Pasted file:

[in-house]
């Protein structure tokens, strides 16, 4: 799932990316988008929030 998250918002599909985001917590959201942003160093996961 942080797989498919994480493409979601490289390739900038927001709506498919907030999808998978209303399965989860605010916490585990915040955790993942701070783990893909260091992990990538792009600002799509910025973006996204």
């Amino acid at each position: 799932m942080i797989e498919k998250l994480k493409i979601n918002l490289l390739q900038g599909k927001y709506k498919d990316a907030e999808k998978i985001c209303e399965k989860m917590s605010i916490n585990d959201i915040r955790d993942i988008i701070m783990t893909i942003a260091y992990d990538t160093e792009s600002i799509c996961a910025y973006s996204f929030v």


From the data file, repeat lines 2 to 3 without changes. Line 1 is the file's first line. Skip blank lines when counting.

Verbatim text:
């Protein structure tokens, strides 16, 4: 799932990316988008929030 998250918002599909985001917590959201942003160093996961 942080797989498919994480493409979601490289390739900038927001709506498919907030999808998978209303399965989860605010916490585990915040955790993942701070783990893909260091992990990538792009600002799509910025973006996204």
């Amino acid at each position: 799932m942080i797989e498919k998250l994480k493409i979601n918002l490289l390739q900038g599909k927001y709506k498919d990316a907030e999808k998978i985001c209303e399965k989860m917590s605010i916490n585990d959201i915040r955790d993942i988008i701070m783990t893909i942003a260091y992990d990538t160093e792009s600002i799509c996961a910025y973006s996204f929030v």